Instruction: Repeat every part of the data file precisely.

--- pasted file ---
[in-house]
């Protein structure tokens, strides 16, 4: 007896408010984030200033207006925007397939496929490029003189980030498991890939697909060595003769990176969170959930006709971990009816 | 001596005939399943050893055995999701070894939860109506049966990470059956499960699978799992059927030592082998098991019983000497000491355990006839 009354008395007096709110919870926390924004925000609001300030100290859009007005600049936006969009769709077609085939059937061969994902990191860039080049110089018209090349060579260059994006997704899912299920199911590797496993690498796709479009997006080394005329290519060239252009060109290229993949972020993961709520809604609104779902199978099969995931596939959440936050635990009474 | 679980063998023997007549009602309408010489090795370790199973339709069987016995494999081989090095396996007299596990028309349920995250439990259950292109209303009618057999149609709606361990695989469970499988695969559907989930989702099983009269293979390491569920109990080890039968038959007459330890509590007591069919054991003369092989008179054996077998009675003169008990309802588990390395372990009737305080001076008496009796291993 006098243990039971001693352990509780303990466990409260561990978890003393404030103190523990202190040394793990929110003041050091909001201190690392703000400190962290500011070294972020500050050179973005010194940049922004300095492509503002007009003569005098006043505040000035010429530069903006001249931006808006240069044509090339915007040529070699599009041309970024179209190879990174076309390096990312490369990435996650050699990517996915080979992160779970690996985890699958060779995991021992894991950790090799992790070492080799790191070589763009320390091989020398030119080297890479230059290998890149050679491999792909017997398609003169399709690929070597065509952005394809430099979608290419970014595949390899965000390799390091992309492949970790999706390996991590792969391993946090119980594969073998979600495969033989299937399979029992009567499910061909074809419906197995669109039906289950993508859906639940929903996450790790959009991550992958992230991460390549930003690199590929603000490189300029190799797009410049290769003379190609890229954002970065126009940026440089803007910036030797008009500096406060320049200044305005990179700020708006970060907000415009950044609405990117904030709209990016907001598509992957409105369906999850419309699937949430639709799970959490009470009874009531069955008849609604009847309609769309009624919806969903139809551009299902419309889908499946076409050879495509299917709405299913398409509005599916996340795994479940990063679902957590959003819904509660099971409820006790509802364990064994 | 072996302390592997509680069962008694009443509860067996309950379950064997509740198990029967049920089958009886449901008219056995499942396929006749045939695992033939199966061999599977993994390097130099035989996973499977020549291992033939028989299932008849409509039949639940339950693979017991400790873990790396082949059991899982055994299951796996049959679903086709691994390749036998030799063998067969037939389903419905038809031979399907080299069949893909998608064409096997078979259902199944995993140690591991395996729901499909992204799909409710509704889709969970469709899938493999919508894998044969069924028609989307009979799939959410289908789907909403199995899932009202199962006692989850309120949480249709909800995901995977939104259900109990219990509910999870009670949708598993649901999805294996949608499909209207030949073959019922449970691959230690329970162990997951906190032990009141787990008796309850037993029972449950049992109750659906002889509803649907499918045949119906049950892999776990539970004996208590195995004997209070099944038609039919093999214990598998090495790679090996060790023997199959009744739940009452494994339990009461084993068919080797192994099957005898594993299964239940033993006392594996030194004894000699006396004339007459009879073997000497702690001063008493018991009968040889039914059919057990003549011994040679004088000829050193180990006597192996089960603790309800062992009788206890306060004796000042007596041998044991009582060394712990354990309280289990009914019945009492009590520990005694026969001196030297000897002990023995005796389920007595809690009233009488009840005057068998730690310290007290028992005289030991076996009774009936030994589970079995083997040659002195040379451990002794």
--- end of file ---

[in-house]
């Protein structure tokens, strides 16, 4: 007896408010984030200033207006925007397939496929490029003189980030498991890939697909060595003769990176969170959930006709971990009816 | 001596005939399943050893055995999701070894939860109506049966990470059956499960699978799992059927030592082998098991019983000497000491355990006839 009354008395007096709110919870926390924004925000609001300030100290859009007005600049936006969009769709077609085939059937061969994902990191860039080049110089018209090349060579260059994006997704899912299920199911590797496993690498796709479009997006080394005329290519060239252009060109290229993949972020993961709520809604609104779902199978099969995931596939959440936050635990009474 | 679980063998023997007549009602309408010489090795370790199973339709069987016995494999081989090095396996007299596990028309349920995250439990259950292109209303009618057999149609709606361990695989469970499988695969559907989930989702099983009269293979390491569920109990080890039968038959007459330890509590007591069919054991003369092989008179054996077998009675003169008990309802588990390395372990009737305080001076008496009796291993 006098243990039971001693352990509780303990466990409260561990978890003393404030103190523990202190040394793990929110003041050091909001201190690392703000400190962290500011070294972020500050050179973005010194940049922004300095492509503002007009003569005098006043505040000035010429530069903006001249931006808006240069044509090339915007040529070699599009041309970024179209190879990174076309390096990312490369990435996650050699990517996915080979992160779970690996985890699958060779995991021992894991950790090799992790070492080799790191070589763009320390091989020398030119080297890479230059290998890149050679491999792909017997398609003169399709690929070597065509952005394809430099979608290419970014595949390899965000390799390091992309492949970790999706390996991590792969391993946090119980594969073998979600495969033989299937399979029992009567499910061909074809419906197995669109039906289950993508859906639940929903996450790790959009991550992958992230991460390549930003690199590929603000490189300029190799797009410049290769003379190609890229954002970065126009940026440089803007910036030797008009500096406060320049200044305005990179700020708006970060907000415009950044609405990117904030709209990016907001598509992957409105369906999850419309699937949430639709799970959490009470009874009531069955008849609604009847309609769309009624919806969903139809551009299902419309889908499946076409050879495509299917709405299913398409509005599916996340795994479940990063679902957590959003819904509660099971409820006790509802364990064994 | 072996302390592997509680069962008694009443509860067996309950379950064997509740198990029967049920089958009886449901008219056995499942396929006749045939695992033939199966061999599977993994390097130099035989996973499977020549291992033939028989299932008849409509039949639940339950693979017991400790873990790396082949059991899982055994299951796996049959679903086709691994390749036998030799063998067969037939389903419905038809031979399907080299069949893909998608064409096997078979259902199944995993140690591991395996729901499909992204799909409710509704889709969970469709899938493999919508894998044969069924028609989307009979799939959410289908789907909403199995899932009202199962006692989850309120949480249709909800995901995977939104259900109990219990509910999870009670949708598993649901999805294996949608499909209207030949073959019922449970691959230690329970162990997951906190032990009141787990008796309850037993029972449950049992109750659906002889509803649907499918045949119906049950892999776990539970004996208590195995004997209070099944038609039919093999214990598998090495790679090996060790023997199959009744739940009452494994339990009461084993068919080797192994099957005898594993299964239940033993006392594996030194004894000699006396004339007459009879073997000497702690001063008493018991009968040889039914059919057990003549011994040679004088000829050193180990006597192996089960603790309800062992009788206890306060004796000042007596041998044991009582060394712990354990309280289990009914019945009492009590520990005694026969001196030297000897002990023995005796389920007595809690009233009488009840005057068998730690310290007290028992005289030991076996009774009936030994589970079995083997040659002195040379451990002794």